Mining, rock industries carve sizable roles
The state's continued construction growth allows for a proposed cement plant expansion and a favorable outlook.
By WILL VAN SANT
Published February 13, 2005
With construction in Florida on a roll and demand for building materials high worldwide, Hernando's mining and rock industries are experiencing good times.
In December, Florida Crushed Stone, a division of Rinker Materials Corp. in West Palm Beach, announced a $150-million expansion of its Brooksville cement plant.
The new construction, which must be approved by state regulators, would nearly double Florida Crushed Stone's production capacity to 1.8-million tons of cement a year.
That's nearly a quarter of the cement consumed in Florida annually, according to a company news release.
Charles Allen, director of operations for Rinker's cement division, said the company had considered a plant expansion in 2000, but shelved the idea because economic conditions were not right.
But with soaring demand for cement-based products for the building industry - including concrete block, roof tiles, concrete pipe and stucco - leading to a brief period last year when the company could not fill customer orders, Allen said it was time to act.
"The demand just far outstrips the supply right now," he said. "As long as the world economy stays strong, we can see making the $150-million investment."
If the plant expansion takes place and is completed in about 21/2 years, as Allen hopes, the operation will not involve any new mining. Florida Crushed Stone, Allen said, is sitting on millions of tons of already excavated material that it can process into cement.
Precise figures are not available publicly, but local mining officials estimate that the industry provides some 600 Hernando residents with well-paying jobs and injects several million dollars into the local economy every year.
Mining officials interviewed by the St. Petersburg Times all described a healthy local industry that is riding the building boom to steady profit. Yet behind that story, they said, is one of an industry undergoing great change.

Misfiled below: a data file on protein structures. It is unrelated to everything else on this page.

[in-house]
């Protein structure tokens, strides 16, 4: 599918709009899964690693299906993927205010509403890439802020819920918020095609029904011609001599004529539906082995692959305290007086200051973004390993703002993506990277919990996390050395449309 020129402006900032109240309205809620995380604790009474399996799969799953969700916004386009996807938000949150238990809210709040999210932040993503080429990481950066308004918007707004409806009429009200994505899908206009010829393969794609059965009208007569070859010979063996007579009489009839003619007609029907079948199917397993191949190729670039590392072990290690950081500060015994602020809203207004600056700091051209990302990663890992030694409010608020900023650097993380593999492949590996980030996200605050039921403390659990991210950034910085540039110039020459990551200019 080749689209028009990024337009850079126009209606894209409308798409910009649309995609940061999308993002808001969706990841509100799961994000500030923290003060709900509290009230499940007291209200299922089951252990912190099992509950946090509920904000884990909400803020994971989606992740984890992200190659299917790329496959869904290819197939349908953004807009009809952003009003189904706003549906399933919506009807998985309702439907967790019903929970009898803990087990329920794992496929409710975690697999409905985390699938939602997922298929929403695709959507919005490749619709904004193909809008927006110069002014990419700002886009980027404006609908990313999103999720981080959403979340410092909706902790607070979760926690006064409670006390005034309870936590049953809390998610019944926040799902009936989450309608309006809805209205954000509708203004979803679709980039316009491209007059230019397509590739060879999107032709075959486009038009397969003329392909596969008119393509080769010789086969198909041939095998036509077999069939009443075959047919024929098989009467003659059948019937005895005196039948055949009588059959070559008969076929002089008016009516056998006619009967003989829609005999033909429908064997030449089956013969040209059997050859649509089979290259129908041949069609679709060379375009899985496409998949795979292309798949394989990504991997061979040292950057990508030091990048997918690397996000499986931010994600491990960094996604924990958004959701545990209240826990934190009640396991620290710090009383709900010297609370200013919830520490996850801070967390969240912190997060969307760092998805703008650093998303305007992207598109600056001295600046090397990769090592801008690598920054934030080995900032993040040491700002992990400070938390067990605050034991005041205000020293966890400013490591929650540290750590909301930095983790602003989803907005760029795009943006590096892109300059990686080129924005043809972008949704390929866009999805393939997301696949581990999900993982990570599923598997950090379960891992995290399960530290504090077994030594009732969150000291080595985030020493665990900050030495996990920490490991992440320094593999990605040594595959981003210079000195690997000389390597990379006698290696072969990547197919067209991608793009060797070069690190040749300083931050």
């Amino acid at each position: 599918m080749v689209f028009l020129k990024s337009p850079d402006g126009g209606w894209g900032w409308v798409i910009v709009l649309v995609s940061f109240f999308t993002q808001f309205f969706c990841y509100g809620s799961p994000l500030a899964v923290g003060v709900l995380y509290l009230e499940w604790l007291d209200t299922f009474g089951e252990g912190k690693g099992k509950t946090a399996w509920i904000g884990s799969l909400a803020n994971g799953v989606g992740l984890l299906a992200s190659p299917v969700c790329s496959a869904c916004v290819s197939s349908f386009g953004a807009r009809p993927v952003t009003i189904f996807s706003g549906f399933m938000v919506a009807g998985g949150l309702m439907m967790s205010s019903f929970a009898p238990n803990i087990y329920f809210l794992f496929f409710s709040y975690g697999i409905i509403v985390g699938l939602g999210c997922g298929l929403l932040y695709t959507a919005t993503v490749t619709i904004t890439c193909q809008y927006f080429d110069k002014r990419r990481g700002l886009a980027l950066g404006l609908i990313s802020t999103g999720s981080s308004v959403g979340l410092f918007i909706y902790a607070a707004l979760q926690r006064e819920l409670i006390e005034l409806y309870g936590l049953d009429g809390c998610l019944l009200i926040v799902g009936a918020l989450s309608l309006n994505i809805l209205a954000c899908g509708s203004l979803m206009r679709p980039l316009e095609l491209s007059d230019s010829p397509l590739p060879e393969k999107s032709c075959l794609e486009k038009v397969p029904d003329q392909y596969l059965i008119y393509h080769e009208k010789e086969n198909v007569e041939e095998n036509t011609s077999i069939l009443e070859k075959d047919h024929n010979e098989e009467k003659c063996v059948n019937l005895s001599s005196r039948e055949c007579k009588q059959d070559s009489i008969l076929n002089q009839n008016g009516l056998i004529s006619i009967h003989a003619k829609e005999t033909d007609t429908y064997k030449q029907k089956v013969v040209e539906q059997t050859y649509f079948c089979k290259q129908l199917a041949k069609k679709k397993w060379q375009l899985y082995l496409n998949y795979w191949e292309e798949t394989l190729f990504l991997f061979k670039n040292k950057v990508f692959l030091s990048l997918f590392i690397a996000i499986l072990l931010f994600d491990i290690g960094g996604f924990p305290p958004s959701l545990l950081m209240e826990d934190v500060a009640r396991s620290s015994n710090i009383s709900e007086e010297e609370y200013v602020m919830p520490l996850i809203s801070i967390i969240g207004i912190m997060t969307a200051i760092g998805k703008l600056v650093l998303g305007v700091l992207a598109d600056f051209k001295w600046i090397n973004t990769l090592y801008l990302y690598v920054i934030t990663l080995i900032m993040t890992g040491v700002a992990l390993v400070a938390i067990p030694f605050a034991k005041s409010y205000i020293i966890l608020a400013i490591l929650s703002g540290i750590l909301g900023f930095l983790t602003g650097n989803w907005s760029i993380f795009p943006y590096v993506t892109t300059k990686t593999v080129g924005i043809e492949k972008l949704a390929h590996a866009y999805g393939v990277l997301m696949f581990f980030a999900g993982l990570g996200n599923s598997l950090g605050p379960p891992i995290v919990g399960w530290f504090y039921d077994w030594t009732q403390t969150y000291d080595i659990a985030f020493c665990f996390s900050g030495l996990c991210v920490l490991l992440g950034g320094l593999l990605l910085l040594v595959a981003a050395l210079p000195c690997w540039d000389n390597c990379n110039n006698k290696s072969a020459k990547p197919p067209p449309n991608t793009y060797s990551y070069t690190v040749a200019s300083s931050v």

Hard-rock limestone, which is ground into aggregate and used to make asphalt and for gravel driveways, lies just below the surface in parts of Hernando. Below the hard rock lies soft-rock limestone, which is used as a base material for roads and to make cement.
Along with citrus and cattle ranching, mining was one of Hernando's chief industries for much of the county's history. And now the hard-rock reserves have largely been tapped out, while areas for new hard-rock operations are being gobbled up by developers.
"It has been depleted over the last several decades, and generally there is not much left," Allen said of the county's hard-rock reserves.
In about 20 years, Allen said, soft-rock mining will still be going on in Hernando, but hard-rock mining will have come to an end. Vast stretches of land where hard rock had been mined will be home to residential developments, he predicted.
Still, hard-rock operations are hanging on.
Alan Stotz is plant manager for Vulcan Materials, a hard-rock operation north of Brooksville. He is also vice president of the Hernando County Mining Association.
Last year, Stotz said that the company's hard-rock reserves would soon disappear and predicted a five- to six-year life-span for Vulcan's Hernando operations.
Then an analysis was done of the available reserves, and it was found that enough hard rock remained to allow mining to continue into the middle of the next decade.
"It looks like we are in a much better position than was previously thought," Stotz said.
Hernando County mining inspector Ron Aliff painted a similar picture as the industry insiders: gradual depletion of hard-rock reserves, and residential development squeezing out available mining land.
But for now, Aliff said, the construction wave has the local industry hot.
"I would say that mining is going to be booming," he said.
[Last modified February 8, 2005, 16:44:07]
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